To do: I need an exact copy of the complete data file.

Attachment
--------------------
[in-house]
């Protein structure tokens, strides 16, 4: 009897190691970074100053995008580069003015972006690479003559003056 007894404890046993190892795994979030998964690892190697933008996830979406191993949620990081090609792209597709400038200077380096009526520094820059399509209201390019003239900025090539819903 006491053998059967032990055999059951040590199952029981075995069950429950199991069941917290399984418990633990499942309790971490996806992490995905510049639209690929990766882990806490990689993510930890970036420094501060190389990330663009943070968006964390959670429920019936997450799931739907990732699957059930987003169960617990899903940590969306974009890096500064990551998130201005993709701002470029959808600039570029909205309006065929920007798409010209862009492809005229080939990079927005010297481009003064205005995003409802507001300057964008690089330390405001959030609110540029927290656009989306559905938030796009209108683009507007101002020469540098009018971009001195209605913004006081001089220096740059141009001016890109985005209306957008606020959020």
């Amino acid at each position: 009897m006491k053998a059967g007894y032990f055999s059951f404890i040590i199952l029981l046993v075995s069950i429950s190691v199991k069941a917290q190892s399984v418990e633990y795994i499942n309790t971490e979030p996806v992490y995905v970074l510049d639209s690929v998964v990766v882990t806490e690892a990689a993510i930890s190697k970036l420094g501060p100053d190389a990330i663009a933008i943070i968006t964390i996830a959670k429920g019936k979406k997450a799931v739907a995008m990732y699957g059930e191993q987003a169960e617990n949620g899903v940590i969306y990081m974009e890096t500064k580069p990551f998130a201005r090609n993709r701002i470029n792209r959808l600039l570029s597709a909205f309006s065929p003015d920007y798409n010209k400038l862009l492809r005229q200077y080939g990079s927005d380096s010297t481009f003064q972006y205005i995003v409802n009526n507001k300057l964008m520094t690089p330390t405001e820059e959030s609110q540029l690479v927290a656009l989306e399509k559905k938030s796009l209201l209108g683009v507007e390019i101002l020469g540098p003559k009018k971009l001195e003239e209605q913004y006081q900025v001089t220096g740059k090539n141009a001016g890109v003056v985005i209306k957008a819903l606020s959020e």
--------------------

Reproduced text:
[in-house]
């Protein structure tokens, strides 16, 4: 009897190691970074100053995008580069003015972006690479003559003056 007894404890046993190892795994979030998964690892190697933008996830979406191993949620990081090609792209597709400038200077380096009526520094820059399509209201390019003239900025090539819903 006491053998059967032990055999059951040590199952029981075995069950429950199991069941917290399984418990633990499942309790971490996806992490995905510049639209690929990766882990806490990689993510930890970036420094501060190389990330663009943070968006964390959670429920019936997450799931739907990732699957059930987003169960617990899903940590969306974009890096500064990551998130201005993709701002470029959808600039570029909205309006065929920007798409010209862009492809005229080939990079927005010297481009003064205005995003409802507001300057964008690089330390405001959030609110540029927290656009989306559905938030796009209108683009507007101002020469540098009018971009001195209605913004006081001089220096740059141009001016890109985005209306957008606020959020």
């Amino acid at each position: 009897m006491k053998a059967g007894y032990f055999s059951f404890i040590i199952l029981l046993v075995s069950i429950s190691v199991k069941a917290q190892s399984v418990e633990y795994i499942n309790t971490e979030p996806v992490y995905v970074l510049d639209s690929v998964v990766v882990t806490e690892a990689a993510i930890s190697k970036l420094g501060p100053d190389a990330i663009a933008i943070i968006t964390i996830a959670k429920g019936k979406k997450a799931v739907a995008m990732y699957g059930e191993q987003a169960e617990n949620g899903v940590i969306y990081m974009e890096t500064k580069p990551f998130a201005r090609n993709r701002i470029n792209r959808l600039l570029s597709a909205f309006s065929p003015d920007y798409n010209k400038l862009l492809r005229q200077y080939g990079s927005d380096s010297t481009f003064q972006y205005i995003v409802n009526n507001k300057l964008m520094t690089p330390t405001e820059e959030s609110q540029l690479v927290a656009l989306e399509k559905k938030s796009l209201l209108g683009v507007e390019i101002l020469g540098p003559k009018k971009l001195e003239e209605q913004y006081q900025v001089t220096g740059k090539n141009a001016g890109v003056v985005i209306k957008a819903l606020s959020e």